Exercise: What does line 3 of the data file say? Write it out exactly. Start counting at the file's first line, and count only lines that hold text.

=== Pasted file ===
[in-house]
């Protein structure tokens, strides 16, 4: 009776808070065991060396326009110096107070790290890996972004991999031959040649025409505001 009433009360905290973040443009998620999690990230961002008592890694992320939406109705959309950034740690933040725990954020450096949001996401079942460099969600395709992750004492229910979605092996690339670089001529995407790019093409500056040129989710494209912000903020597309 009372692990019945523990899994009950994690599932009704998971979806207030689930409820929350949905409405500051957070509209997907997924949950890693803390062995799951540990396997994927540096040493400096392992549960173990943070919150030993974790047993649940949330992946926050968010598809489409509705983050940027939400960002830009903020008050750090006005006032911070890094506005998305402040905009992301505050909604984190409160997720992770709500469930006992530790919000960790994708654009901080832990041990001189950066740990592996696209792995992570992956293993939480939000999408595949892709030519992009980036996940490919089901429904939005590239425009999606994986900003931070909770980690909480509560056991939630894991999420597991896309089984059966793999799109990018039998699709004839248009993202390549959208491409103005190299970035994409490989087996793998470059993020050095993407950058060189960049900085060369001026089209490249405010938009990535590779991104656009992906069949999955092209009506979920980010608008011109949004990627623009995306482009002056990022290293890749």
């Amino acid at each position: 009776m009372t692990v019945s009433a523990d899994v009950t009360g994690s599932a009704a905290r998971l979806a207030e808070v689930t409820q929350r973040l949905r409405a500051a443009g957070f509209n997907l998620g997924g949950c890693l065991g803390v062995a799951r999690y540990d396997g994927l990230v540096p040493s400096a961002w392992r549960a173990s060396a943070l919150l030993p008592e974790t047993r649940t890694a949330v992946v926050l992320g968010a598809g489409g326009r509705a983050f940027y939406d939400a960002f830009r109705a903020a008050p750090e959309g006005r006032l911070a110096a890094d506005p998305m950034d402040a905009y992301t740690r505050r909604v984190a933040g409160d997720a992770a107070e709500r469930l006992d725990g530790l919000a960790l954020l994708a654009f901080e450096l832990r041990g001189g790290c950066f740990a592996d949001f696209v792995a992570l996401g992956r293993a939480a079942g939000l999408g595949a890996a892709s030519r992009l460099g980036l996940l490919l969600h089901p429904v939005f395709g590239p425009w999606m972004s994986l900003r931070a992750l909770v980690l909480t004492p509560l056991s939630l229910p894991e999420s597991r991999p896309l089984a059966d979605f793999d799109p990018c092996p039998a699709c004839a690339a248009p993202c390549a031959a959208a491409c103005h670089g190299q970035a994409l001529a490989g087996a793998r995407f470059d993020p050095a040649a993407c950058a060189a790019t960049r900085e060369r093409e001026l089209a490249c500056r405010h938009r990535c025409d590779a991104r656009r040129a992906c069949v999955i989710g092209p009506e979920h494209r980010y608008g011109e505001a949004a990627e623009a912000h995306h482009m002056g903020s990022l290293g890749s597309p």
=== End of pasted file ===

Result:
């Amino acid at each position: 009776m009372t692990v019945s009433a523990d899994v009950t009360g994690s599932a009704a905290r998971l979806a207030e808070v689930t409820q929350r973040l949905r409405a500051a443009g957070f509209n997907l998620g997924g949950c890693l065991g803390v062995a799951r999690y540990d396997g994927l990230v540096p040493s400096a961002w392992r549960a173990s060396a943070l919150l030993p008592e974790t047993r649940t890694a949330v992946v926050l992320g968010a598809g489409g326009r509705a983050f940027y939406d939400a960002f830009r109705a903020a008050p750090e959309g006005r006032l911070a110096a890094d506005p998305m950034d402040a905009y992301t740690r505050r909604v984190a933040g409160d997720a992770a107070e709500r469930l006992d725990g530790l919000a960790l954020l994708a654009f901080e450096l832990r041990g001189g790290c950066f740990a592996d949001f696209v792995a992570l996401g992956r293993a939480a079942g939000l999408g595949a890996a892709s030519r992009l460099g980036l996940l490919l969600h089901p429904v939005f395709g590239p425009w999606m972004s994986l900003r931070a992750l909770v980690l909480t004492p509560l056991s939630l229910p894991e999420s597991r991999p896309l089984a059966d979605f793999d799109p990018c092996p039998a699709c004839a690339a248009p993202c390549a031959a959208a491409c103005h670089g190299q970035a994409l001529a490989g087996a793998r995407f470059d993020p050095a040649a993407c950058a060189a790019t960049r900085e060369r093409e001026l089209a490249c500056r405010h938009r990535c025409d590779a991104r656009r040129a992906c069949v999955i989710g092209p009506e979920h494209r980010y608008g011109e505001a949004a990627e623009a912000h995306h482009m002056g903020s990022l290293g890749s597309p």